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Coinciding with the 50th anniversary ofEarth Day, this report investigates the impact COVID-19 lockdowns have had on global particulate pollution levels.As lockdowns were implemented in response to the deadly coronavirus pandemic, the dramatic changes brought about by these restrictions have been described as the ‘largest scale experiment ever’

While local-area greenspace is associated with reduced symptoms of mental distress and greater life satisfaction, most previous research has measured the amount of local-area greenspace within administrative boundaries, and found mixed results for associations between greenspace and multidimensional mental wellbeing. Th

The case for: ‘Children’s lungs can’t wait’

This paper looks at the impact of sea level rise on eight cities worldwide, exploring some of the underlying reasons for vulnerability, and then the additional impact that climate change will have on their people. These cities include some of those most vulnerable to climate change.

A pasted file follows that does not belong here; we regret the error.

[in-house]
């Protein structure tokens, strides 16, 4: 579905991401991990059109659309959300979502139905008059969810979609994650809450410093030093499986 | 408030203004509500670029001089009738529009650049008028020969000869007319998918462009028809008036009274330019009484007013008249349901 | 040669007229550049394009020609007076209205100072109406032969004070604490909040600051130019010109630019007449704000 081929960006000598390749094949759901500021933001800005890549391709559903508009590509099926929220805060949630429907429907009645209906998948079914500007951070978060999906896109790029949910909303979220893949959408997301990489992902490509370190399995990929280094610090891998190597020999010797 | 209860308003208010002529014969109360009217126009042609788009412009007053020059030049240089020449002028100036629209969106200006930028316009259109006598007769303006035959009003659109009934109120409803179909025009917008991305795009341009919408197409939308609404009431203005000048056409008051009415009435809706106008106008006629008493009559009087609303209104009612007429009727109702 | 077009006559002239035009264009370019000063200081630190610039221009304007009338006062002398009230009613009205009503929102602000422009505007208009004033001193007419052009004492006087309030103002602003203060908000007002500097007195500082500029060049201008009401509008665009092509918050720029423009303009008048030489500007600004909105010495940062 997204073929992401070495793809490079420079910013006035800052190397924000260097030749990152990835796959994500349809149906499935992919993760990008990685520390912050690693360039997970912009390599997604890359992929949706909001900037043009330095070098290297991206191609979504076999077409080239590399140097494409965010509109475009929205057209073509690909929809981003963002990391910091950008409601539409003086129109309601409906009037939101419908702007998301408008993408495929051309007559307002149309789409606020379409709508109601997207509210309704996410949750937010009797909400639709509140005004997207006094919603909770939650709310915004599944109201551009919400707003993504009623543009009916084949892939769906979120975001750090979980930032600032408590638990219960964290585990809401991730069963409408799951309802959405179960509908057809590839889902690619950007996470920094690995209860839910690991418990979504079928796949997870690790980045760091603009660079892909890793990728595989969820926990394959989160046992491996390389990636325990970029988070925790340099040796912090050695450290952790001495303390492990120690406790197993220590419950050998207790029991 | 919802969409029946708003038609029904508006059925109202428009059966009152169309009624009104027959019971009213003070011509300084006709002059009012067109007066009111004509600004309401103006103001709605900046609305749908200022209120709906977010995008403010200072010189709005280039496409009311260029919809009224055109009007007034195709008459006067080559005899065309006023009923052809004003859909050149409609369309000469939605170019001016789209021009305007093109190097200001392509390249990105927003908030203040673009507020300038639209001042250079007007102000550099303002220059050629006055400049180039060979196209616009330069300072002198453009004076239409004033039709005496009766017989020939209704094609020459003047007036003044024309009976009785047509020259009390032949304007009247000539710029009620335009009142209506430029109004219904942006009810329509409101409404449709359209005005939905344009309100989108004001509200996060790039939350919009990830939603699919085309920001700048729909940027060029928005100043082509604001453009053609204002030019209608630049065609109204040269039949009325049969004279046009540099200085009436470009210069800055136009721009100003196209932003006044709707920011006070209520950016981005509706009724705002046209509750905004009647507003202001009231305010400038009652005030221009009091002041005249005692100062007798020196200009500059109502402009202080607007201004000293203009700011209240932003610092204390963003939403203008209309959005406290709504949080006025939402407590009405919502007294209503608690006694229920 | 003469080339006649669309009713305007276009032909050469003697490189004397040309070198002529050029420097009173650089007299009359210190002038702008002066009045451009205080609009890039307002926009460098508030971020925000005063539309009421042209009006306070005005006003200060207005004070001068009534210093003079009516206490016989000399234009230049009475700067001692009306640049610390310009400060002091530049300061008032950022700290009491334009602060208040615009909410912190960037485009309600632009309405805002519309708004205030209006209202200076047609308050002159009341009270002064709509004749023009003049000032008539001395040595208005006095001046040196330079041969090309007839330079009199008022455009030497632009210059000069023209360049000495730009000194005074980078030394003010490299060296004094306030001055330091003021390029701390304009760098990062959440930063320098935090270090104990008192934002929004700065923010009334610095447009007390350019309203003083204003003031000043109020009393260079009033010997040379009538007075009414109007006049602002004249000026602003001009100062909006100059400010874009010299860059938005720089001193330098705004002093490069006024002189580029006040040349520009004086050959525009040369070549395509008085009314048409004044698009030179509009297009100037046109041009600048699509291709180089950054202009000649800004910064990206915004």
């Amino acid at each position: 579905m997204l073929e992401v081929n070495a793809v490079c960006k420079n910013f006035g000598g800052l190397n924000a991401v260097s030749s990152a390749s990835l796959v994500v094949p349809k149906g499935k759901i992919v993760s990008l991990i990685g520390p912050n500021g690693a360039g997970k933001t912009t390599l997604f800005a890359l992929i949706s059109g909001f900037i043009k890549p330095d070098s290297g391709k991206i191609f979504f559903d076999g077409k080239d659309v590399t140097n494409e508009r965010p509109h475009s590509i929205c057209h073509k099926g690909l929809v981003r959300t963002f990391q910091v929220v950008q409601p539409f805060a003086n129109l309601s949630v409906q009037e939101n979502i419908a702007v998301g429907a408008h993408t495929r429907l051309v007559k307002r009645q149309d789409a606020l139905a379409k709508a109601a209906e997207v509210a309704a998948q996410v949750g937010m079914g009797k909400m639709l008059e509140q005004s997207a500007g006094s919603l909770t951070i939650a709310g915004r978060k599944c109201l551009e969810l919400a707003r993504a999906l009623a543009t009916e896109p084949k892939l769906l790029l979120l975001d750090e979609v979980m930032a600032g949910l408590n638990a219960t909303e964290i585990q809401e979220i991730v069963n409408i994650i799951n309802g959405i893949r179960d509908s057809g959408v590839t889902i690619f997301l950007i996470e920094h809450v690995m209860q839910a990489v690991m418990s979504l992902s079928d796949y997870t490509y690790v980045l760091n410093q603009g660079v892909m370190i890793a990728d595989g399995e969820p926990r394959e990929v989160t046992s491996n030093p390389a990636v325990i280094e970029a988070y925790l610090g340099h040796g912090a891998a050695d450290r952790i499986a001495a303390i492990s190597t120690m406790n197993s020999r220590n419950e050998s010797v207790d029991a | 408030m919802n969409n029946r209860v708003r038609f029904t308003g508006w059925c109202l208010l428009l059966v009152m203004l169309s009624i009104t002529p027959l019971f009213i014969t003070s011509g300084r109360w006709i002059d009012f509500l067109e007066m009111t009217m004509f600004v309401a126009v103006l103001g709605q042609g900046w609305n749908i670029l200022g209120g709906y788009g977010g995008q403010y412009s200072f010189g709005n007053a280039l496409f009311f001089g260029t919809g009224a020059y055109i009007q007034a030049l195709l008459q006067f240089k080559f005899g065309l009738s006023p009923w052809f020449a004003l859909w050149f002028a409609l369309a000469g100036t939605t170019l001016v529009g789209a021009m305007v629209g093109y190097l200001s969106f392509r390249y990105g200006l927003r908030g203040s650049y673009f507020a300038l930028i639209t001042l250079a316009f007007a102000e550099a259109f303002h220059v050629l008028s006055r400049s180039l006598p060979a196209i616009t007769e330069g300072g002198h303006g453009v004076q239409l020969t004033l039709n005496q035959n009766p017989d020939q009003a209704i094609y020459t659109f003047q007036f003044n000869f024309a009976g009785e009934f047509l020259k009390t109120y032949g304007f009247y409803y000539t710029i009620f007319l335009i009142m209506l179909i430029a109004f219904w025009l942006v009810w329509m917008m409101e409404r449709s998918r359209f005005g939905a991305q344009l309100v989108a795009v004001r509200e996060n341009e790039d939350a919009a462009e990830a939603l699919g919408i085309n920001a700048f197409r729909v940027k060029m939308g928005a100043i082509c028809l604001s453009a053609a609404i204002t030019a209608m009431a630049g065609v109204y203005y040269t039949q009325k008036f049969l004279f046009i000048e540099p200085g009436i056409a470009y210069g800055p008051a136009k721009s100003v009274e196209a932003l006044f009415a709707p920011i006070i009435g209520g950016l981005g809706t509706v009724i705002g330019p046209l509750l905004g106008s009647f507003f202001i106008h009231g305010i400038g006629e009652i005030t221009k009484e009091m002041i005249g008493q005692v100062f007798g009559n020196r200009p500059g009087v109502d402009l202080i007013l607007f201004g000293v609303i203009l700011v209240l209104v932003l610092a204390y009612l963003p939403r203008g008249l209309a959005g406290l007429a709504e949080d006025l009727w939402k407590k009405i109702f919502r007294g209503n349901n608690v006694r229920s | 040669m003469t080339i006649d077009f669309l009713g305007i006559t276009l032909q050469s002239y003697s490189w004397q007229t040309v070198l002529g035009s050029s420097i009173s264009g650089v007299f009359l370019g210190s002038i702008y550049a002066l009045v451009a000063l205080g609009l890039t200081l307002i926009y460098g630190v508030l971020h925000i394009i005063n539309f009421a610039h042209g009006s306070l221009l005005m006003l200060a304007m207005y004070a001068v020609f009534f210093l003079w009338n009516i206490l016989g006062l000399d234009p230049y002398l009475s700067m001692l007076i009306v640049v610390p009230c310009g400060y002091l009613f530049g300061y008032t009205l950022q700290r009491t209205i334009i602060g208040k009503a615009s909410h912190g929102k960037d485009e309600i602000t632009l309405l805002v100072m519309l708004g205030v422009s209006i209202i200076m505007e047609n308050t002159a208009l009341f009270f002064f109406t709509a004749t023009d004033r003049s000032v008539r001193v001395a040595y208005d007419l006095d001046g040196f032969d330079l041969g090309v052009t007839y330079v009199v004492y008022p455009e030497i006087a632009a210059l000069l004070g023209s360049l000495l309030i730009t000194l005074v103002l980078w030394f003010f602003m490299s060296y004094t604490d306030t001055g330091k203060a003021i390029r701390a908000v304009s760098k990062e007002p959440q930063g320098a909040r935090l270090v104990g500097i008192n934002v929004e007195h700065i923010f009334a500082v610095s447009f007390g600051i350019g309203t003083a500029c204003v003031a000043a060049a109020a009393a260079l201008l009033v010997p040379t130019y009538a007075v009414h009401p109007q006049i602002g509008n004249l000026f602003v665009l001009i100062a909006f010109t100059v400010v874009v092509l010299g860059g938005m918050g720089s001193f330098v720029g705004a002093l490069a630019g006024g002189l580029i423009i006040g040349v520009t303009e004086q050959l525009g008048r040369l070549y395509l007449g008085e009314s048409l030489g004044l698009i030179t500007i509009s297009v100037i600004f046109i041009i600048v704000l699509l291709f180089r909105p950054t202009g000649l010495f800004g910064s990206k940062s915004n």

Urban public space is extraordinarily adaptable under a pattern of relatively stable changes. However, when facing unprecedented and potentially extreme climatic changes, public spaces may not have the same adaptation capacity. In this context, planned adaptation gains strength against “business as usual”. While public spaces are among the most vulnerable areas to climatic hazards, they entail relevant characteristics for adaptation efforts. As such, public space design can lead to effective adaptation undertakings, explicitly influencing urban design practices as we know them.

London and Bengaluru will jointly lead a global partnership of 20 other cities from across the globe on tackling air pollution in urban centres.

The most polluted schools in London are to be audited as part of the mayor’s drive to clean up toxic air across the capital.

In 1868 the world’s first traffic light was installed outside the Houses of Parliament. The gaslit signal controlled the flow of London carriages—at least for a few weeks.

Heat trapped by dark-coloured roads and buildings will more than double cities' costs for tackling global warming this century by driving up energy demand to keep citizens cool and by aggravating p

The traffic congestion and its high socioeconomic cost, brought by China’s fast urbanization, has forced the demand for congestion mitigation and emission reduction in the transport sector onto the government’s agenda.

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